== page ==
Despite GDMT and ICD/CRT implantation, some patients will ultimately develop advanced HF (ACCF/AHA Stage D). Complex treatment plans for this population may include inotropic therapy, mechanical circulatory support, transplantation, palliative care, and hospice.
The primary mechanism of action of inotropic agents is to support myocardial contractility.27 These agents are reserved for patients who demonstrate a low cardiac output or are “cold” and hypoperfused. The three inotropic agents used for advanced HF management in the United States are dopamine and dobutamine (both catecholamines), and milrinone (a phosphodiesterase inhibitor).28 While these inotropes enhance contractility and improve quality of life, none improves quantity of life and may increase mortality from arrhythmogenic adverse reactions.
Mechanical circulatory support
The use of ventricular assist devices (VADs) has rapidly increased throughout the United States. As technology continues to evolve, these devices have improved durability and are now a viable option for refractory, chronic HFrEF. Long-term strategies for mechanical circulatory support include: 1) bridge to transplant, 2) bridge to decision/candidacy for transplant, and 3) destination therapy.2 VAD implantation is a costly and complex surgical procedure. Patients require meticulous anticoagulation, close clinical follow-up, and monitoring for complications including infection, pump failure, thrombosis, and stroke. See VADs for examples.
Cardiac transplantation remains the gold standard for refractory, end-stage HF in patients who meet the selection criteria. With advances in immunosuppressive therapy to prevent organ rejection, post-transplant survival exceeds the 50% 5-year survival rates expected in the typical HF population. Five-year survival following heart transplantation is approximately 79%.29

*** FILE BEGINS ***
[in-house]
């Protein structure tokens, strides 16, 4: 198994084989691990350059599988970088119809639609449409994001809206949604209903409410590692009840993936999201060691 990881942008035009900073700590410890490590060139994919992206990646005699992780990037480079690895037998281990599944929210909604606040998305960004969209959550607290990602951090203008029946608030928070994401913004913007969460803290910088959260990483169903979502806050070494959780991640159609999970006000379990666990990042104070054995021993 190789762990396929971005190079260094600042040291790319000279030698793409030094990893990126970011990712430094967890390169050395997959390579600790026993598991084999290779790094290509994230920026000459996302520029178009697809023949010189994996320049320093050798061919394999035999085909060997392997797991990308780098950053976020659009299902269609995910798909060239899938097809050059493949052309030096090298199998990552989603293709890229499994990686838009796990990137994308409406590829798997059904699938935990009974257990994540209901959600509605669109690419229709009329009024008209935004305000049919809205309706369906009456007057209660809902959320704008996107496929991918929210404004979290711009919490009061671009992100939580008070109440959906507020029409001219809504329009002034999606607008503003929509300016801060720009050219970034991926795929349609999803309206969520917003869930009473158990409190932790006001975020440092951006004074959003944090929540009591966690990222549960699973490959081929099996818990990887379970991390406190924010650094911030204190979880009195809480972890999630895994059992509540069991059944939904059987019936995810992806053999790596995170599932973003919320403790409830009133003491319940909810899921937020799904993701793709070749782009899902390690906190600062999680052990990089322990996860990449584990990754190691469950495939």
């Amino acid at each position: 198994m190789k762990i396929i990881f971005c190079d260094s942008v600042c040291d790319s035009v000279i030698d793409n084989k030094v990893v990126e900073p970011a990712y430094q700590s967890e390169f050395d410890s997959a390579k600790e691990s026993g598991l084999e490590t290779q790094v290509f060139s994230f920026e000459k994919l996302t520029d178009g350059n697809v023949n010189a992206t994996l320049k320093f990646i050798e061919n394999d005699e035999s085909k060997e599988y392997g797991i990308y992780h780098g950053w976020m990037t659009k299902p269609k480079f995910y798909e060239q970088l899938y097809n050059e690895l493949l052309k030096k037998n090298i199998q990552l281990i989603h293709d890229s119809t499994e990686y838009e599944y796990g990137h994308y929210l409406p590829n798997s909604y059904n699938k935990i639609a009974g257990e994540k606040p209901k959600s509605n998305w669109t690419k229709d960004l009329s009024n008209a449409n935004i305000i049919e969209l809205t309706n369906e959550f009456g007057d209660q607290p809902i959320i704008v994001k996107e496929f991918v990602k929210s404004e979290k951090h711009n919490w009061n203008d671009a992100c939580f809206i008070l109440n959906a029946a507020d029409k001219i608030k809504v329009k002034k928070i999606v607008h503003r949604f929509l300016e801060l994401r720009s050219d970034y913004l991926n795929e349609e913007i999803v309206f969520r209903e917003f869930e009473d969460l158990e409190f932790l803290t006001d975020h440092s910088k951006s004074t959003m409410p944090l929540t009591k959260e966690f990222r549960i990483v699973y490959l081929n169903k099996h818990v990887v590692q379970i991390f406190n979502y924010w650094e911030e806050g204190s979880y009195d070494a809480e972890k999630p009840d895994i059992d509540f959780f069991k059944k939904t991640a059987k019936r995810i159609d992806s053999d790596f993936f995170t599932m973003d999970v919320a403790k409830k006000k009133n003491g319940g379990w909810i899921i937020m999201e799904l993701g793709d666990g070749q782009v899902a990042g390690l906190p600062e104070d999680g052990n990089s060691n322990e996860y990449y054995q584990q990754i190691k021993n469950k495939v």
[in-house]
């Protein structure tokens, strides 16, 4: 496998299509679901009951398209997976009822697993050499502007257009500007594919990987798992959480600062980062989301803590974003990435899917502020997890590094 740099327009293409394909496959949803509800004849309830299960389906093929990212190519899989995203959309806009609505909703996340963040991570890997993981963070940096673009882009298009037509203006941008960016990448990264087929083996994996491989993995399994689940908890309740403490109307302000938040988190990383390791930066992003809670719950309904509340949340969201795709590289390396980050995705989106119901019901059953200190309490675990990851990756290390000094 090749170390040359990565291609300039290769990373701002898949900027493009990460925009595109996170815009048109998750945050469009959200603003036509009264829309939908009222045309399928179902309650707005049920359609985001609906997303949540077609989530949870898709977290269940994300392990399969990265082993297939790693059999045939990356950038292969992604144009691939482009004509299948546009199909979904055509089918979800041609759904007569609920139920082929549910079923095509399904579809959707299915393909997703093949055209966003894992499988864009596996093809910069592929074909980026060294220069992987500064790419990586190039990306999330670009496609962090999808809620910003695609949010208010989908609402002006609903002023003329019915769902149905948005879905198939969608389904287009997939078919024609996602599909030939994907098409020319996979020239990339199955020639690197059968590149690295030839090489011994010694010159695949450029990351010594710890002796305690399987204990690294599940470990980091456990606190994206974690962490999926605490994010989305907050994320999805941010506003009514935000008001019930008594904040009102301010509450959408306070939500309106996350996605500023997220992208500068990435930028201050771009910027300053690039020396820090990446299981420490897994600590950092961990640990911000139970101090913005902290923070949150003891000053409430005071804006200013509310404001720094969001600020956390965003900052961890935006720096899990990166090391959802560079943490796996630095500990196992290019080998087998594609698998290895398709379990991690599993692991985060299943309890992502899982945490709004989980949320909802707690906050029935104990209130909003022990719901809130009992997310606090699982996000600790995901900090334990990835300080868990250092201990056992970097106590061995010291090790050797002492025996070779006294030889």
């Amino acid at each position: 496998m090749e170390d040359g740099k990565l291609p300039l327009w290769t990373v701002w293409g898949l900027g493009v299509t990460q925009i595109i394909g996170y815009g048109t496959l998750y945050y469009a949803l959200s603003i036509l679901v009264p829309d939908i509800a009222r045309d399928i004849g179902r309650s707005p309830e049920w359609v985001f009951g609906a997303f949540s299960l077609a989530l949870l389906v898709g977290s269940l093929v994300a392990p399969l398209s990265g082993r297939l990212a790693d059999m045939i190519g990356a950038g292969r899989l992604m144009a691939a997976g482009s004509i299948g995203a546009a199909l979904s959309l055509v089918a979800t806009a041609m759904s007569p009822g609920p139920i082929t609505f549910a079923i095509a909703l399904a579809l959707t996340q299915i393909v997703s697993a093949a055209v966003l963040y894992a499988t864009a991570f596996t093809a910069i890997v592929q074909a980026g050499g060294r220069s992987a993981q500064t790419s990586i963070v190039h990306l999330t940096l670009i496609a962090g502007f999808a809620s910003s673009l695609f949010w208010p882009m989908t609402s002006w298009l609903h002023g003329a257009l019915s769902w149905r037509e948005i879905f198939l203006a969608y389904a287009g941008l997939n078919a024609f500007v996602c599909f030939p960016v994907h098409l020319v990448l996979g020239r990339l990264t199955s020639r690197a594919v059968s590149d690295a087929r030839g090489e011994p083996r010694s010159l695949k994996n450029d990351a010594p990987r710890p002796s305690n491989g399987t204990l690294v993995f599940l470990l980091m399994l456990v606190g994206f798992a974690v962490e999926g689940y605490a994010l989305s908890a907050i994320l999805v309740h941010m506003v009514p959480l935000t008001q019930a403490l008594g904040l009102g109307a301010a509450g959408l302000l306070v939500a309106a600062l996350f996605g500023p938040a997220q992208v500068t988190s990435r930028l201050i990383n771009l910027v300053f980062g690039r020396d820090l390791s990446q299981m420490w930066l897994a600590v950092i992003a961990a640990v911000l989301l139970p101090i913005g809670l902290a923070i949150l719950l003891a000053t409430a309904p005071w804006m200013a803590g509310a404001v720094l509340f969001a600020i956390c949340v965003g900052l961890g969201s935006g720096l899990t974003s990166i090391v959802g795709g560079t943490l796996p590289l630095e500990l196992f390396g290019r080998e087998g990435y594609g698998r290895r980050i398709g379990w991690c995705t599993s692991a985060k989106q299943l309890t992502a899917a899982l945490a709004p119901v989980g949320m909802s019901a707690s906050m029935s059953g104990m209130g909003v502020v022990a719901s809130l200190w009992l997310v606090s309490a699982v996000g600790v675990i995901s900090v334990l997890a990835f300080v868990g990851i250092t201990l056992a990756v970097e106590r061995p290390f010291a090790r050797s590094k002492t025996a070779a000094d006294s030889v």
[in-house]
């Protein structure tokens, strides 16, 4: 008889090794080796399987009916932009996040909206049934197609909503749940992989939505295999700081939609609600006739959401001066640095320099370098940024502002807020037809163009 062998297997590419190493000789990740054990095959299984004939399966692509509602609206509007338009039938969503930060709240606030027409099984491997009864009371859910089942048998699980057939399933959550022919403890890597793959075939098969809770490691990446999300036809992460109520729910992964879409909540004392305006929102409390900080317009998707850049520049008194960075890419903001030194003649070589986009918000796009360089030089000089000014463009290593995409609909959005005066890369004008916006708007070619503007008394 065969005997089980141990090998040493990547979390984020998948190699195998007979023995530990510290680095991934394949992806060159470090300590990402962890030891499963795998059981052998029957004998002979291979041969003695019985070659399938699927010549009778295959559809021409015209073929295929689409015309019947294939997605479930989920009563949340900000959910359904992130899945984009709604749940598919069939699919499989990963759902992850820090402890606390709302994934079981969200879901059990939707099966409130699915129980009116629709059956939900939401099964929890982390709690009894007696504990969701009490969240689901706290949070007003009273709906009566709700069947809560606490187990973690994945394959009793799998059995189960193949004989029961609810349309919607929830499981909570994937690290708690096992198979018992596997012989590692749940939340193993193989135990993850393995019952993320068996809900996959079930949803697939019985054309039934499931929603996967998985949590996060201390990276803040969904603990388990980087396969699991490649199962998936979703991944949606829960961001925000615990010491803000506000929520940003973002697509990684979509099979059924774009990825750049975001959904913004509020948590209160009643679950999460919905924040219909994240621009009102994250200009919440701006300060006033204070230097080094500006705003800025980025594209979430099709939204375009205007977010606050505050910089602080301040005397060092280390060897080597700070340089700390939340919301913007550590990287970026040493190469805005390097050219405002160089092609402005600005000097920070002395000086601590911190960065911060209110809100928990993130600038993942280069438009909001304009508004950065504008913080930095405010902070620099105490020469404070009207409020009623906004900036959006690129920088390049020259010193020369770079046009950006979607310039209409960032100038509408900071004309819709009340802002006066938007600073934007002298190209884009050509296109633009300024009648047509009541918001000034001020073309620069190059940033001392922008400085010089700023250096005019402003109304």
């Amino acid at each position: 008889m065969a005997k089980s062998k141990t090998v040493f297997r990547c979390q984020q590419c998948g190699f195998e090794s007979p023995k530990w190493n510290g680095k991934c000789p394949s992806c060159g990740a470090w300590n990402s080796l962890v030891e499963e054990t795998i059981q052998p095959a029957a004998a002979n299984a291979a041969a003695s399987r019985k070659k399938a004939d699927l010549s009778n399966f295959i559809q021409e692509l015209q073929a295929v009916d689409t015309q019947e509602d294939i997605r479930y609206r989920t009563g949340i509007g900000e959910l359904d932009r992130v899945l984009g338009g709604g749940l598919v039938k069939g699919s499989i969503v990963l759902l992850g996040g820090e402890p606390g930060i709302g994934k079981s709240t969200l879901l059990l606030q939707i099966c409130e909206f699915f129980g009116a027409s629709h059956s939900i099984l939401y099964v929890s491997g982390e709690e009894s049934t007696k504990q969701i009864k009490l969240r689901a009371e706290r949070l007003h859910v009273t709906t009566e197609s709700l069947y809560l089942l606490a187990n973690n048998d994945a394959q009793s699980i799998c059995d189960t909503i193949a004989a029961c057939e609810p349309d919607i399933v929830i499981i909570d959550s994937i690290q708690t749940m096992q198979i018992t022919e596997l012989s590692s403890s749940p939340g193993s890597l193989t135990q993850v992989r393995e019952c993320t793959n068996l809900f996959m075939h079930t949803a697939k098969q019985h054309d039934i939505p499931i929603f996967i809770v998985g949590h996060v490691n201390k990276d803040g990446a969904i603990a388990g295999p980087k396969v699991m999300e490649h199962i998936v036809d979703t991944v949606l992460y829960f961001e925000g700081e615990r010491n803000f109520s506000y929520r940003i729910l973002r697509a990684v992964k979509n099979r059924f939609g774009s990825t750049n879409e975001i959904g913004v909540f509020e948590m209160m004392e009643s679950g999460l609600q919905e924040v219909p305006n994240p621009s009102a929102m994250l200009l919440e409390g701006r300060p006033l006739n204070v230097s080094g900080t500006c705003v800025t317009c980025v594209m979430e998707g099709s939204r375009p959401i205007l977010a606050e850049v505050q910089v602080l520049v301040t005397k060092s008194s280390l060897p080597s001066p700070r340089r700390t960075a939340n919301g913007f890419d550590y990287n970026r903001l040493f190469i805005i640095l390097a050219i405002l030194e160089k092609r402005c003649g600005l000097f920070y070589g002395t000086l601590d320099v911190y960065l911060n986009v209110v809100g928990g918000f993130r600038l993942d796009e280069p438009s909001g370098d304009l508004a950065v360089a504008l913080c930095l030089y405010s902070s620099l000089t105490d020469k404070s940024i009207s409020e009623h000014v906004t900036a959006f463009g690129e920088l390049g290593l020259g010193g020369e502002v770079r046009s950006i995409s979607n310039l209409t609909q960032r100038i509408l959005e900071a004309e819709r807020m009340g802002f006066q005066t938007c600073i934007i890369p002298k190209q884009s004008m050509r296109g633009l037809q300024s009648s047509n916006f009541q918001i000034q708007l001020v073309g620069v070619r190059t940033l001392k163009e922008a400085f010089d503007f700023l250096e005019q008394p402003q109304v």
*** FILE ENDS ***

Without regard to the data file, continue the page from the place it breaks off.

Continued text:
Palliative care and hospice
Despite advances in GDMT and implementation of device strategies, HF is a progressive disease that can negatively affect quality of life and mortality. Frequent exacerbations and worsening symptoms lead to additional psychosocial distress for patients and families. Palliative care and hospice can assist the patient and caregiver with advanced care planning, aggressive symptom control, and end-of-life discussions and management.30
HF disease management programs utilize an interprofessional team approach where physicians, advanced practice nurses, nurses, pharmacists, social workers, and nutritionists provide collaborative care to patients with HF. Disease management programs have the greatest opportunity to impact hospital readmissions and patient quality of life by providing a comprehensive range of services, including education, early access to providers, and ensuring the use of guideline-directed medical and device therapy.31
Candidates for referral to HF disease management programs include patients with:32
* recent HF hospitalization
* comorbid conditions (renal insufficiency, DM, chronic obstructive pulmonary disease)
* persistent NYHA Class III or IV symptoms
* frequent hospitalizations (all-cause)
* depression and/or cognitive dysfunction
* poor socioeconomic status
If HF disease management programs are not available, close follow-up with the cardiology team and the primary care provider is critical to assure continuity of care and optimal patient outcomes.31
R.B. is a 46-year-old Black American male with chronic HF who presents with worsening dyspnea, fatigue, and abdominal bloating following recent hospitalization for ADHF. Current medications include aspirin (81 mg daily), carvedilol (3.125 mg twice daily), digoxin (0.125 mg daily), furosemide (80 mg twice daily), and lisinopril (10 mg daily). His vital signs are BP, 98/56 mm Hg; heart rate, 90 BPM; and respirations, 20 breaths/minute. His jugular venous pressure is 10 to 12 cm (normal, less than 8 cm) with hepatojugular reflux and 1+ lower extremity edema.